It’s the last day of the tour and there’s a buzz throughout the crowd that slowly builds as people file into the relatively small venue. People of all age groups are here; from thirteen to thirty reflecting both the diversity of Funeral For A Friend’s genre-spanning career, and the sheer diversity of the line-up itself. Metal with a “lighter side”, I Divide take the stage first to a slightly thinned out crowd. Despite this they give a sterling performance, displaying powerful vocals, melodic instrumentals, an energetic on-stage presence and ultimately, they bring fun to the show. They interact with the crowd, humbly thanking them for making them who they are today and actively encouraging everybody to get involved, with one guitarist storming round the room and playing, making people dance and raising smiles all round.
Pop punk band Major League’s sunny style directly contrasts with I Divide, and emotions run high as they mark the last night of their first ever UK tour, showing themselves out in fantastic style. They showcase what is making them increasingly popular in the pop-punk scene, from older hits like Head Up Kid to newer and more polished material like Walk Away. They win over a crowd who they assume “don’t even know who the fuck they are”, and end on a climactic high with Final Thoughts from debut album Hard Feelings, fighting back the awe of a room full of people dancing along.
In contrast, final support band Such Gold display a visceral sort of anger that would not be out of place on a hardcore record. Mixed with up-best and positive lyrics, it works surprisingly well. Fighting through “head, ears and nose colds”, much like Major League they show why pop punk is battling its way back into popularity as they run through latest album Misadventures, along with various EPs to demonstrate the diversity of what they can write. Whilst joking around and interacting with the crowd, they take time to connect on an emotional level from their song’s meanings, to who they want to reach out to. Pop punk isn’t just songs about your exes, friends and high school, Such Gold show its about so much more.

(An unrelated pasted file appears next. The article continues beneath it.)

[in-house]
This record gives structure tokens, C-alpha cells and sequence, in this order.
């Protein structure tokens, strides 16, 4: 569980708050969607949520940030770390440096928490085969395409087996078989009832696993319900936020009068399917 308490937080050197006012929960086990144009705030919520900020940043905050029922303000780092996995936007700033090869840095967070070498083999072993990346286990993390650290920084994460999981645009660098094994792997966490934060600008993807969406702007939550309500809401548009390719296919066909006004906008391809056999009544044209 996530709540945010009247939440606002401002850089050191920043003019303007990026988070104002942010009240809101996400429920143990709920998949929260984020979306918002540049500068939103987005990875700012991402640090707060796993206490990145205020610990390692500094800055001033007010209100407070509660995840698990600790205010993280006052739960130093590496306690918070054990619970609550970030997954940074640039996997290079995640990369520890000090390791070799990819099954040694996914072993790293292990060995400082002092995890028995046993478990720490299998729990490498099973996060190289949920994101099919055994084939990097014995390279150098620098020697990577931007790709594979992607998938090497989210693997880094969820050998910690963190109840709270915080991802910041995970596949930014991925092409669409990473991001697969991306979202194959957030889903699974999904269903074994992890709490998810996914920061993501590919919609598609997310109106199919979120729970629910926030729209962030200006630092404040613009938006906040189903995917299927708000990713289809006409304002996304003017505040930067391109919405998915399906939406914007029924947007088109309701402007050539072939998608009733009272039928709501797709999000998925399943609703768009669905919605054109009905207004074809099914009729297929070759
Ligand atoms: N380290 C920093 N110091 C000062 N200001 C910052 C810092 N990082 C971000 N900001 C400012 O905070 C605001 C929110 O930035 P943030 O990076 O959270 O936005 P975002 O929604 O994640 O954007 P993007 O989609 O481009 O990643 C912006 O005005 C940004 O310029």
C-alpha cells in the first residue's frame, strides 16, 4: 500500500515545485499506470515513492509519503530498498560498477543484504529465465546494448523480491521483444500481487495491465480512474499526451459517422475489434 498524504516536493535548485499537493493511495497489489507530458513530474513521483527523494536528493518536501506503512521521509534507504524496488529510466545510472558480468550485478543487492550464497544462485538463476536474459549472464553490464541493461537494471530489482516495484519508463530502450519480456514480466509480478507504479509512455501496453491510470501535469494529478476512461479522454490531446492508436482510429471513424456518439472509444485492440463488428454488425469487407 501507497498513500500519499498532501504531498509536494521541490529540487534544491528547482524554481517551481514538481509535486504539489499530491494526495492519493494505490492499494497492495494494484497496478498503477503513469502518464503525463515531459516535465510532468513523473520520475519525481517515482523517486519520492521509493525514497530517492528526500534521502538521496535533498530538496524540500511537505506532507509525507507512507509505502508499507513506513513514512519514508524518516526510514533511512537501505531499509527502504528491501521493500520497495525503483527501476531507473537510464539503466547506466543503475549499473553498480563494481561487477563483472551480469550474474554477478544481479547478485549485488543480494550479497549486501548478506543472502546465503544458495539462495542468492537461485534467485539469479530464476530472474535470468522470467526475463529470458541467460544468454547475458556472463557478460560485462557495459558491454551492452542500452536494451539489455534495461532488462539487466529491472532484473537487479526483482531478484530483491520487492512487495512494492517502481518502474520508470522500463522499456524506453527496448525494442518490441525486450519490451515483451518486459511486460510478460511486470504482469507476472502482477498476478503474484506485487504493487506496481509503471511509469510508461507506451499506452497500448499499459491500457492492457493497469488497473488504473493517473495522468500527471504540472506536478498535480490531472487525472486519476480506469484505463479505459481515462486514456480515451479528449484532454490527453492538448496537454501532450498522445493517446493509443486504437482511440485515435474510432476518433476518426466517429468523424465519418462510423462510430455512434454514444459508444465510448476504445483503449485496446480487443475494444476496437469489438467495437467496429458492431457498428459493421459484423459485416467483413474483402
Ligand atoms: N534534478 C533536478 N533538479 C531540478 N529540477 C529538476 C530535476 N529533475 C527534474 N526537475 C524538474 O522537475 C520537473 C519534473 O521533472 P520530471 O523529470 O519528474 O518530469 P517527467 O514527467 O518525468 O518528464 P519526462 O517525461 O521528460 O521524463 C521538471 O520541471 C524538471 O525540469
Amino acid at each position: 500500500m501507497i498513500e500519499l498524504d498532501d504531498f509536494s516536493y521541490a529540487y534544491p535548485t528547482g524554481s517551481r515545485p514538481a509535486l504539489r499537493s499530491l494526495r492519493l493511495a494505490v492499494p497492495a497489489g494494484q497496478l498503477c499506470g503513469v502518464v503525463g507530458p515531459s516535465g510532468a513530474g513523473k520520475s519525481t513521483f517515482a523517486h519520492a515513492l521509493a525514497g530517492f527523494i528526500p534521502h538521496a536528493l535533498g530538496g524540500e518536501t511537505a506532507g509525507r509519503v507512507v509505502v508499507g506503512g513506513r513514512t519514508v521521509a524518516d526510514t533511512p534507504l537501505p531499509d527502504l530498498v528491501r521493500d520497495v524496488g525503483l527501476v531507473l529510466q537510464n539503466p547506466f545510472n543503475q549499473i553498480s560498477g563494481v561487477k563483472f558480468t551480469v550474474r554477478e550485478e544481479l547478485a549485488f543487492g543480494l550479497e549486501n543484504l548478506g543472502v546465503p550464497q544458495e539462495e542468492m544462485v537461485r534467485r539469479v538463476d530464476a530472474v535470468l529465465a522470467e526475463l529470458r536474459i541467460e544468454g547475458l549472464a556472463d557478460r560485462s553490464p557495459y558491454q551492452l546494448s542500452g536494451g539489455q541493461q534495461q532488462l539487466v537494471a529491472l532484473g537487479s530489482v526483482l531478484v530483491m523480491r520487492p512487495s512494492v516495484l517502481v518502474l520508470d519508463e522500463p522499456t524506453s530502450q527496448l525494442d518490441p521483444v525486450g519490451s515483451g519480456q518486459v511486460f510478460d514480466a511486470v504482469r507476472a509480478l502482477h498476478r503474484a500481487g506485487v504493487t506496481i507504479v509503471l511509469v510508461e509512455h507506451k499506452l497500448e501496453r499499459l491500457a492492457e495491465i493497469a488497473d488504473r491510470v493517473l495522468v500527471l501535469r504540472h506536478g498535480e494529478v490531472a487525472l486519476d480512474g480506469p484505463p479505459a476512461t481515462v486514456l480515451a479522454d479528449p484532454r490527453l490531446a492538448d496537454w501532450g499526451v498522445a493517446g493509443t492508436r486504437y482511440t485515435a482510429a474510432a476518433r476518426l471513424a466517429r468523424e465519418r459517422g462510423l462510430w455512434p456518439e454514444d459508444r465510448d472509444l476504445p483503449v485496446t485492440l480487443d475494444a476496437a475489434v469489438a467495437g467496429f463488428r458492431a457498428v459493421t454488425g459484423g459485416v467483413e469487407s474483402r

Despite technical hitches leading to drum solos and dancing, Funeral For A Friend confirm their reputation as one of the best live bands around with a heart-racing, adrenaline-pumping, ear-splitting set that could get any skeptic of their new material racing round the circle pit like nobody’s business. FFAF have always caused a bit of controversy over the diversity of their albums, though they display a range of styles through the best of their career, from Juneau to The Distance and History to Alvarez, all met with a flailing, yelling and bone-crushing crowd united in their admiration of the band. The set ends in a moving rendition of Snapcase’s Energy Dome with a stage invasion from the other bands on this eclectic tour. This small act demonstrates the sheer inspiration that FFAF cause, all the bands on the tour cite that they listened to the band growing up, and now they are on tour with them and they are simply in awe. They inspire passion, fun, and a family atmosphere that makes all these people seem like one big unit, and shows the love that goes behind each and every one of their shows.